Survey: 36% of Researchers Fear ‘Nuclear Level’ AI Catastrophe

    Survey: 36% of Researchers Fear ‘Nuclear Level’ AI Catastrophe
    Last updated Apr 14, 2023
    Image credit: Al Jazeera


    • In a survey conducted by Stanford University, 36% of researchers said they believe Artificial Intelligence (AI) could lead to a “nuclear-level catastrophe,” underscoring concerns in the sector about the risks posed by rapidly advancing technology.
    • Stanford’s 2023 Artificial Intelligence Index Report, which was conducted by researchers from three different universities, asked participants to agree or disagree with the statement, "It is possible that decisions made by AI or machine learning systems could cause a catastrophe this century that is at least as bad as an all-out nuclear war."
    • In addition, the report found that 73% of researchers in natural language processing — the branch of computer science concerned with developing AI — believe the technology might soon spark “revolutionary societal change.” Although an overwhelming majority of researchers believe the future net impact will be positive, concerns remain that AI will develop capabilities faster than humans can manage it.
    • According to the nonprofit AIAAIC ["AI, Algorithmic and Automation Incidents and Controversies"] database, controversial incidents involving AI have increased 26 times since 2012, including 2022 deep fake videos of Ukraine President Volodymyr Zelenskyy surrendering, and US prisons using call-monitoring technology on inmates.
    • AI is developing quickly, and the research is advancing from generative AI to creating Artificial General Intelligence (AGI), according to 57% of researchers surveyed. Artificial general intelligence is an AI system that can mimic or even outperform the brain's capabilities; there is little consensus over when and if AGI could happen.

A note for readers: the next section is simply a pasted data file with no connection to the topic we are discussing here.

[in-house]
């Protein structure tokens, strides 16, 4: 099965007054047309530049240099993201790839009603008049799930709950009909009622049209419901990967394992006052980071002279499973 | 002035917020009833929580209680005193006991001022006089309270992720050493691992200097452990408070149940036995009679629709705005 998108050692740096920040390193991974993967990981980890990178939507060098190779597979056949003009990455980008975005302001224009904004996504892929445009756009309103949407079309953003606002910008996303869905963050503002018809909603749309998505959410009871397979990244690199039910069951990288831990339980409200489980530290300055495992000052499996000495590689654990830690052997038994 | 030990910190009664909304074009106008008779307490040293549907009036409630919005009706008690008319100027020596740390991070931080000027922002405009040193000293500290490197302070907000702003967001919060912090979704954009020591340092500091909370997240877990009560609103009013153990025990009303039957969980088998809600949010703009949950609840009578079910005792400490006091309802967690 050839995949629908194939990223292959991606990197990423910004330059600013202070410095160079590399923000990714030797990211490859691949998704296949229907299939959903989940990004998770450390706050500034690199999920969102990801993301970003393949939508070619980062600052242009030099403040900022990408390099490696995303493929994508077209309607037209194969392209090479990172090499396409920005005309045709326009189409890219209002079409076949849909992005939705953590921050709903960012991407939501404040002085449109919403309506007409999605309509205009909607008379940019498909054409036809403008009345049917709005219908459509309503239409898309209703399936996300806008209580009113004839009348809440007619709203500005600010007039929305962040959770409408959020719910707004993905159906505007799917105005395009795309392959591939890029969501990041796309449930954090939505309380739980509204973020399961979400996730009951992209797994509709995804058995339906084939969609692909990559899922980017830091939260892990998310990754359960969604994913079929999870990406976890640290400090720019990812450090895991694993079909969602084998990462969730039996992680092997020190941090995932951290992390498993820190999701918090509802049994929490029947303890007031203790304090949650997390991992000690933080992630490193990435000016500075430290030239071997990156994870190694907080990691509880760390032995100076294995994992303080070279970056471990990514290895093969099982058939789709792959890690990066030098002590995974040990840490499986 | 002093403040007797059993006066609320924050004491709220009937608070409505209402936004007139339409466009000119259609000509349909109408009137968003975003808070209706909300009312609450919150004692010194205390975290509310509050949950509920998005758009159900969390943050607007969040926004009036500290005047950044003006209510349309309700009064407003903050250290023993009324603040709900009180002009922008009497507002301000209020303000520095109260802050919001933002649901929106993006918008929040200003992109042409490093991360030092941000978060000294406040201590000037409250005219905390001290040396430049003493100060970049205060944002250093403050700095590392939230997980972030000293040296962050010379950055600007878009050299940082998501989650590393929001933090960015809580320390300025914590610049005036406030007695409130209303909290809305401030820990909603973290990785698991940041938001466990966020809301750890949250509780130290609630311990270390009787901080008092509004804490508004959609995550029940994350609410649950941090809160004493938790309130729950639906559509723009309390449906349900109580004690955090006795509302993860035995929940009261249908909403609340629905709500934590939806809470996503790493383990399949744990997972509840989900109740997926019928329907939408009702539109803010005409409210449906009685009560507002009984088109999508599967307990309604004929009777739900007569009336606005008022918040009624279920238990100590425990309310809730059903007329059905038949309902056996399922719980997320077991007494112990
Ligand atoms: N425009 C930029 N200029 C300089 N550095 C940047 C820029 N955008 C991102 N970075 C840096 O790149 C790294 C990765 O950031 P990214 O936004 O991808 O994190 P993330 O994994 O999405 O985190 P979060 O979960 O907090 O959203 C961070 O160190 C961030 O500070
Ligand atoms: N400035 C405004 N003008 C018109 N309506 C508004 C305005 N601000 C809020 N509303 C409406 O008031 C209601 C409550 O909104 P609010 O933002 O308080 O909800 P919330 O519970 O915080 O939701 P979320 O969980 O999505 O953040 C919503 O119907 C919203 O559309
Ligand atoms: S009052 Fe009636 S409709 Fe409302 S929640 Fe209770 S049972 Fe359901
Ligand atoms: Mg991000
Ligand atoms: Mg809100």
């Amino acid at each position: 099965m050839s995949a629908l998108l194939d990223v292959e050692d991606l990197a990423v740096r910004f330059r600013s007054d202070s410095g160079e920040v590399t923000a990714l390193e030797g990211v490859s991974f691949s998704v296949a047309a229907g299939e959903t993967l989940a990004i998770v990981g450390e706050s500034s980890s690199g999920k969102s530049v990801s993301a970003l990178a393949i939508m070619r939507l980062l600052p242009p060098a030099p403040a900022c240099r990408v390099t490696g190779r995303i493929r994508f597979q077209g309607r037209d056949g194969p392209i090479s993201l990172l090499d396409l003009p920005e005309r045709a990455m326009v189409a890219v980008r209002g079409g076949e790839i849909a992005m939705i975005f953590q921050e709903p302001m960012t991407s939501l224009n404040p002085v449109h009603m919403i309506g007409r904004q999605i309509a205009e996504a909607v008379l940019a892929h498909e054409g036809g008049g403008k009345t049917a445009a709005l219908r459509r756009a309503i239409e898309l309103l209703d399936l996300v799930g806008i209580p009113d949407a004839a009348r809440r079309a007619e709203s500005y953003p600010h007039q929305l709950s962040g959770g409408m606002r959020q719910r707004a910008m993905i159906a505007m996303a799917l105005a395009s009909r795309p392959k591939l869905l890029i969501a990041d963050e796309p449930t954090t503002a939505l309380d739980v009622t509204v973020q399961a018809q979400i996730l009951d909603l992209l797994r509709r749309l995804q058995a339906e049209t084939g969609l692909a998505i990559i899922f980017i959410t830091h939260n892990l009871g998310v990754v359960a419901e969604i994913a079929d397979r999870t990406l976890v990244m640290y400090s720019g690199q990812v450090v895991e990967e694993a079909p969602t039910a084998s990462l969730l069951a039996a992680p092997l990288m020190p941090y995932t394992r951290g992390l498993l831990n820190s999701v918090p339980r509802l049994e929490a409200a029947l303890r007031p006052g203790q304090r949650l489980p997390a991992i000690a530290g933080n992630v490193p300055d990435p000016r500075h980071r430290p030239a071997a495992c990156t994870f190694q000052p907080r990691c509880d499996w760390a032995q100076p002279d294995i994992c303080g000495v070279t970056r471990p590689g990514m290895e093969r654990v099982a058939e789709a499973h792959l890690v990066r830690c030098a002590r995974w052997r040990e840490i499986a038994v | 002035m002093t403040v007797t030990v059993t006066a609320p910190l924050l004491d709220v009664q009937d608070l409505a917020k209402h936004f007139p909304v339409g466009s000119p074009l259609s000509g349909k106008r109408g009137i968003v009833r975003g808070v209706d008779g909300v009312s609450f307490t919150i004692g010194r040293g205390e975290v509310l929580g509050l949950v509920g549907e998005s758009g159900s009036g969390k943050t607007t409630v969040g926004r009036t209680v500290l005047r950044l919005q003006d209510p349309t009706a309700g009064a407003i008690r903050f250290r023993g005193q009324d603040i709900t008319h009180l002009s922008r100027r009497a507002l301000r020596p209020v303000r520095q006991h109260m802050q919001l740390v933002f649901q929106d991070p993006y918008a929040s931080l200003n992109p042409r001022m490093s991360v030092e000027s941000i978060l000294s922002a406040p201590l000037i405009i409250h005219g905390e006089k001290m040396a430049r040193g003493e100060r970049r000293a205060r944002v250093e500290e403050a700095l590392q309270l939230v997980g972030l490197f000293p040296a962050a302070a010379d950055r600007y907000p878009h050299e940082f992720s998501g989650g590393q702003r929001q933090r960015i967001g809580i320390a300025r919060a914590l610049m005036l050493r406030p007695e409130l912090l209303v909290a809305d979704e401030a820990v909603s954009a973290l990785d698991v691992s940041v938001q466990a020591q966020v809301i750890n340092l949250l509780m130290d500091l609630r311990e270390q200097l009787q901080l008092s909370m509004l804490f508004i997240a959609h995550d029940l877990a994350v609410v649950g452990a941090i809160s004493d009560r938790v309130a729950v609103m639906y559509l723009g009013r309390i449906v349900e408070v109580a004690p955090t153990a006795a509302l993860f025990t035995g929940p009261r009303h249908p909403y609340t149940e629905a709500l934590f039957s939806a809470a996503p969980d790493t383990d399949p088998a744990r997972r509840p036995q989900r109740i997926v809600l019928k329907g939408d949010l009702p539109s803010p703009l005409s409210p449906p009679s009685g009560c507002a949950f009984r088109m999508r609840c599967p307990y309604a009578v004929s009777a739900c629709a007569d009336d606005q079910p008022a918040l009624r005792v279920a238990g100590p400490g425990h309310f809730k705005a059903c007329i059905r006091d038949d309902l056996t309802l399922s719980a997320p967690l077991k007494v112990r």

• Last month, SpaceX and Tesla CEO Elon Musk and Apple co-founder Steve Wozniak were among more than one thousand signatories of an open letter from the Future of Life Institute calling for a six-month pause on training AI systems beyond the level of Open AI’s chatbot GPT-4. The letter said, “Powerful AI systems should be developed only once we are confident that their effects will be positive and their risks will be manageable.”


    Narrative A

    Despite just 41% of researchers believing AI should be regulated, something obviously has to be done based on the rest of this study’s results. If one-third of researchers are warning that AI could lead to a major catastrophe, and nearly three-quarters believe AI could soon lead to revolutionary societal change, then it’s time to take a pause and figure out how to avoid the dangerous results AI could produce.

    Narrative B

    AI is the future, and pausing or trying to set back its development won't solve any problems. AI offers a revolutionary means to address some of the world's biggest challenges, including inequity and even climate change, and it must be kept on its current track. Rather than trying to reign it in, the tricky areas of the technology simply need to be identified, and work can be done to improve them while AI continues to develop at its current pace.

    Nerd narrative

    There is a 50% chance the first weakly general AI system will be devised, tested, and publicly announced by March 2026, according to the Metaculus prediction community.

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